The impact of changing payment models on private equity investments in health care was the topic explored at a February 10 event co-hosted in New York by Duane Morris and Parthenon-EY. Speakers at the program were Rachel Kaprielian, regional director, New England, U.S. Department of Health & Human Services; Lisa Clark, partner, Duane Morris; and from the private equity sector David Terry, founder and CEO, Archway Health; and David Caluori, principal, General Atlantic. The moderator was Jeff Woods, managing director and co-head of health care, Parthenon-EY.
Private equity investors see many opportunities to improve health care delivery through payment reforms being driven by the Centers for Medicare and Medicaid Services (CMS). CMS’ August 2011 launch of a bundled-payment initiative created a model for encouraging specialists to manage care and be held accountable for results. “When Medicare leads, you can bet everybody else is paying attention,” she said.
HHS is embracing value-based payments in part because of the success Accountable Care Organizations (ACOs) have had in improving the quality of care while lowering costs. Private equity firms are pursuing investments in entities that drive those changes, including ACO and bundled-payment models.
“There’s a ton of opportunity to do that better, and to make money,” Archway’s David Terry said.
The complexity of structuring risk-sharing deals was another key theme that emerged from the discussion. Providers must craft their ACO and bundled payment contracts carefully, advised Duane Morris’ Lisa Clark.
An ACO contract requires providers to calculate the risk level they are comfortable with, but it also must take into account such factors as exclusivity and market share. That complexity, Clark noted, is why contracts can take two to three months longer than projected to finalize. Payment reform is a source of anxiety and trepidation for many providers as well as their private equity investors. But for those who have guidance from financial and legal experts in value-based care, the new models represent a unique and lucrative opportunity for them to manage the health care premium dollar. Private equity investors have opportunities to invest in the companies helping providers navigate new payment models or the health care services companies poised to capitalize on those models.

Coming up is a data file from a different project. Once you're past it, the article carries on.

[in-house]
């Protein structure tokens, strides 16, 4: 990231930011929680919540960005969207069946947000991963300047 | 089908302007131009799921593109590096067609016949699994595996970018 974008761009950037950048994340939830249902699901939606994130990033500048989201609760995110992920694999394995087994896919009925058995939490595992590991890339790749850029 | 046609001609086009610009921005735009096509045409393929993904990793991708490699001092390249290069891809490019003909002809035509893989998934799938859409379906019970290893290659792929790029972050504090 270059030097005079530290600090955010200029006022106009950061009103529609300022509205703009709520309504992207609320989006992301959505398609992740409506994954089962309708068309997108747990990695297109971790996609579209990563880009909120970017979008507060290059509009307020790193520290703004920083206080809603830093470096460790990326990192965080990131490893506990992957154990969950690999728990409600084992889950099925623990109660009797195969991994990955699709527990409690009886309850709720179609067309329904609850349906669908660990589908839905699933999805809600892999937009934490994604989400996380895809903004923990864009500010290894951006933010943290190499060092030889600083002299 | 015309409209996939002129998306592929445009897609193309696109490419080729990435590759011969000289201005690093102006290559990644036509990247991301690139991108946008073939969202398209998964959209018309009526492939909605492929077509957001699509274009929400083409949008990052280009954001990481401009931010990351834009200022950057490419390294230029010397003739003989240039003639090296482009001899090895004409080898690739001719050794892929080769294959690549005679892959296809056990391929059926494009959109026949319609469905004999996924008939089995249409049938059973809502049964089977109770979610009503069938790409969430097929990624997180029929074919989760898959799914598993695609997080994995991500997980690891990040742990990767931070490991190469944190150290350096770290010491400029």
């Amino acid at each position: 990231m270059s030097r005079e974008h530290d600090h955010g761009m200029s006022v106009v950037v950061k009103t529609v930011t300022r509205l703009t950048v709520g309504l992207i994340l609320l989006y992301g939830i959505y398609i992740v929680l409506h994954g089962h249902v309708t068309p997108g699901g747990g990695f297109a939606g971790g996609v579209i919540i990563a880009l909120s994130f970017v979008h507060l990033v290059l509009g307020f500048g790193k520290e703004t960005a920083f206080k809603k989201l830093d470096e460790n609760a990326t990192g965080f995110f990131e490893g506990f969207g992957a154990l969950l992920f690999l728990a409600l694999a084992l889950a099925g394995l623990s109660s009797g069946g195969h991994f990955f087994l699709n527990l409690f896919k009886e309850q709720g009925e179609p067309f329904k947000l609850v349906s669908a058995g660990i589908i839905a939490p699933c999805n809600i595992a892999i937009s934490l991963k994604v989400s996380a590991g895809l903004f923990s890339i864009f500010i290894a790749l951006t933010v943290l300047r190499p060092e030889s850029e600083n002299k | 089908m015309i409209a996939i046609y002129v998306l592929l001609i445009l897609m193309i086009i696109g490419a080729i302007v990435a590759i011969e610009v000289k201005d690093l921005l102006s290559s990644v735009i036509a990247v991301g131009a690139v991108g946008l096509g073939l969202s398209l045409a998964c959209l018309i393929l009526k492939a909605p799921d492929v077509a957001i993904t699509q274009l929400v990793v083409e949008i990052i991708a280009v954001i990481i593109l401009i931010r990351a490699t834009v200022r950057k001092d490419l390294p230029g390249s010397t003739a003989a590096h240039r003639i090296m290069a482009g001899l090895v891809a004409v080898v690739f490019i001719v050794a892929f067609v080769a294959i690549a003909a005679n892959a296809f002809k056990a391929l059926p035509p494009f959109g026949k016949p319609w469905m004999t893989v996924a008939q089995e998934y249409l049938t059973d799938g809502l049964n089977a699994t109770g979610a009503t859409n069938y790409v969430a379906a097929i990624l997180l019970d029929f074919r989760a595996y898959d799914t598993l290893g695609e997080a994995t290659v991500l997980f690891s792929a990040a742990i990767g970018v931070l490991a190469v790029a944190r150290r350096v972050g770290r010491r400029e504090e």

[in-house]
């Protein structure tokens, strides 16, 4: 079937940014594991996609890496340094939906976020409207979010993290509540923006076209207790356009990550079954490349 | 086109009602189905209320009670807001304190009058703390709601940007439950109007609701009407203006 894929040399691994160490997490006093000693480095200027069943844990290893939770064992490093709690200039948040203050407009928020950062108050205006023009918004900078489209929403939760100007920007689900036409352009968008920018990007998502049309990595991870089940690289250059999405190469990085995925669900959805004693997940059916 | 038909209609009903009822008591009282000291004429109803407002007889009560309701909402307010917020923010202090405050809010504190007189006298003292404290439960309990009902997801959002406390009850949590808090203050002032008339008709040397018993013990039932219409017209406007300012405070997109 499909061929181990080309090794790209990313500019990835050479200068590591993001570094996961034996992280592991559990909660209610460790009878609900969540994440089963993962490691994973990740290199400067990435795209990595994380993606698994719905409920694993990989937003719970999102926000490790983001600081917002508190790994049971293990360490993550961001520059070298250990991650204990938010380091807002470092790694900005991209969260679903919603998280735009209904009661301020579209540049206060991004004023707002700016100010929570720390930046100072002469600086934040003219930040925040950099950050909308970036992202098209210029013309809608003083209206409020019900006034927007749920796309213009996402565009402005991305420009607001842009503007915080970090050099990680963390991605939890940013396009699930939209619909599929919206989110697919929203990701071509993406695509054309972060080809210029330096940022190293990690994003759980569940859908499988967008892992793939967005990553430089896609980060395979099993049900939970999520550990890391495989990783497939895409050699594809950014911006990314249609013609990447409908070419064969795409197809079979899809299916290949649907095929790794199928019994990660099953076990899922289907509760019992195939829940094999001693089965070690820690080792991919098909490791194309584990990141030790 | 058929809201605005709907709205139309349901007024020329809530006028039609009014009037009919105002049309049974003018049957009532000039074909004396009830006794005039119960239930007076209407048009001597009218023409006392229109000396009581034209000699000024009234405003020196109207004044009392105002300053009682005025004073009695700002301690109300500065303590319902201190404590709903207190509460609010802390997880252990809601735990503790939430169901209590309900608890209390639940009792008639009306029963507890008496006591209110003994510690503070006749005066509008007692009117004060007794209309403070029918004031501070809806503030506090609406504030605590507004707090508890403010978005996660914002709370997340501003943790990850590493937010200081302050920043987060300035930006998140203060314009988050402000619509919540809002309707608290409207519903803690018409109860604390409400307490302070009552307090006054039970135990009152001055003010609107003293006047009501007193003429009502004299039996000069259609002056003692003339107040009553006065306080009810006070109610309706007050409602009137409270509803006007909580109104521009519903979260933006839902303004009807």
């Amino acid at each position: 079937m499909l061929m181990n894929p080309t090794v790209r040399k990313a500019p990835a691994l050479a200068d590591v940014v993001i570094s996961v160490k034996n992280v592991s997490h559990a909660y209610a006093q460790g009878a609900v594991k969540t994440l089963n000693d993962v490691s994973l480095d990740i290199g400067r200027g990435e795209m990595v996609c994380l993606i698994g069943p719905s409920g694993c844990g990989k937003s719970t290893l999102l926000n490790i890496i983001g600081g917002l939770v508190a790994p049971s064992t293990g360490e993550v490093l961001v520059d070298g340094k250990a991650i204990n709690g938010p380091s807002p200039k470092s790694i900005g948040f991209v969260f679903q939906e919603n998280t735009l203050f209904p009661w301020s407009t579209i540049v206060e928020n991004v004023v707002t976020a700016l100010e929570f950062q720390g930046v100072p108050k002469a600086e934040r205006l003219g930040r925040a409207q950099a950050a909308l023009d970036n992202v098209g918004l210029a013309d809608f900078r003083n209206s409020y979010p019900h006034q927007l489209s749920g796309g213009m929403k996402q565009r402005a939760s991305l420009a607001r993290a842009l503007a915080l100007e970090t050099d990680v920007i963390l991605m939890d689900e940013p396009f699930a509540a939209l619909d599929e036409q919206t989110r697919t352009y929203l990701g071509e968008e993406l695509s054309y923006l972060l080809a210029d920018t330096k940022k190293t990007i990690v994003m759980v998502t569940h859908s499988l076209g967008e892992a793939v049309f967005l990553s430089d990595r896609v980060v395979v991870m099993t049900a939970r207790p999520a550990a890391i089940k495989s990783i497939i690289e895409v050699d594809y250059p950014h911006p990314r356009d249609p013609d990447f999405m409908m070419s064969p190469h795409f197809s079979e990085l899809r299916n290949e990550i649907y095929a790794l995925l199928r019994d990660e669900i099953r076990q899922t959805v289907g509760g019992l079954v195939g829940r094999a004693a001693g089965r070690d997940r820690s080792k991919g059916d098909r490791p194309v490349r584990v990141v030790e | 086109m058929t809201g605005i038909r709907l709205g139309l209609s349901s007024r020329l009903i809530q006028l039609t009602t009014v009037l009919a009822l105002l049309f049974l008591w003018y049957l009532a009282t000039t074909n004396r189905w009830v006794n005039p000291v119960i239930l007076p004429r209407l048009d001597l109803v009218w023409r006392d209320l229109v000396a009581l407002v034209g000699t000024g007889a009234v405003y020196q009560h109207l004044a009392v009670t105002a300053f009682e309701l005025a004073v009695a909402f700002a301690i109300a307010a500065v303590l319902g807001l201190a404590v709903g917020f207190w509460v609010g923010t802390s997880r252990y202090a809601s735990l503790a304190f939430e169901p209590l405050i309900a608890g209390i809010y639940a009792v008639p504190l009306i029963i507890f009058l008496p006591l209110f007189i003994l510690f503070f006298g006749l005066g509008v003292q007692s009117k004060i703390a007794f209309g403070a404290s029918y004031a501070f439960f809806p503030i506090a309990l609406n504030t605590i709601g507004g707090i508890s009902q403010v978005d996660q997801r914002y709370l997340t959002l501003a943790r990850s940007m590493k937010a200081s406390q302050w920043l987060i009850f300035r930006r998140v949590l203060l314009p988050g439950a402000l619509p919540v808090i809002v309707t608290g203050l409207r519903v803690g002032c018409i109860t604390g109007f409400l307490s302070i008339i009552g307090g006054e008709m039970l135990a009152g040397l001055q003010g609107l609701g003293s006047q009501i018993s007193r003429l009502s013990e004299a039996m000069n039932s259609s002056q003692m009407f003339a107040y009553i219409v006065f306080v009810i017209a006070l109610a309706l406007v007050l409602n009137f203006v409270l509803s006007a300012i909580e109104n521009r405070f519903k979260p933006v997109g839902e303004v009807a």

In early January, 2014, the Office of Inspector General (“OIG”) for the Department of Health and Human Services (“HHS”) issued a report criticizing HHS’s Centers for Medicare and Medicaid Services (“CMS”) for failing to adopt stronger integrity practices governing electronic health records (“EHRs”). “CMS And Its Contractors Have Adopted Few Program Integrity Practices To Address Vulnerabilities In EHRs,” oig.hhs.gov/oei/reports/oei-01-11-00571.pdf. Here are some of the OIG’s challenges and concerns: “…clues within the progress notes, handwriting styles, and other attributes that help corroborate the authenticity of paper medical records are largely absent in EHRs. Further, tracing authorship and documentation in an EHR may not be as straightforward as tracing in a paper record. Health care providers can use EHR software features that may mask true authorship of the medical record and distort information in the record to inflate health care claims.” Continue reading OIG Criticizes CMS For Lack Of Adequate Fraud Detection Practices in Electronic Health Records
One of the reasons why consumers, healthcare providers, investors, the government and others have been slow to adopt mobile health applications and software (apps), are concerns about the privacy and security of data collected through the apps. For instance, Appthority, a service provider that offers an app risk management solution, recently reported that the iPharmacy Drug Guide and Pill ID app “is playing fast and loose with your personal info.” www.appthority.com/news/mobile-threat-monday-android-app-leaks-your-medical-info-online. iPharmacy is a free app that allows consumers to maintain a personal health record on their prescription drugs, look up information on a drug, provide reminders, and maintain pharmacy discount cards. Continue reading mHealth App Use: Is Data Truly Protected?
Mobile health (“mHealth”) medical app developers, including health information technology (“HIT”) and telemedicine app developers, tend to focus on FDA requirements. Indeed since many of these apps may be categorized as medical devices, and the FDA approval process is lengthy, developers are wise to focus on whether an app is regulated by the FDA. But a successful developer should also build privacy protections (e.g., privacy policies) and security protections (e.g., disaster recovery) into its product from the earliest stages. The Federal Trade Commission (“FTC”) calls this “Privacy By Design.” “Security By Design” is the corollary. Continue reading Attention mHealth, HIT and Telemedicine App Developers: Privacy and Security By Design Is Critical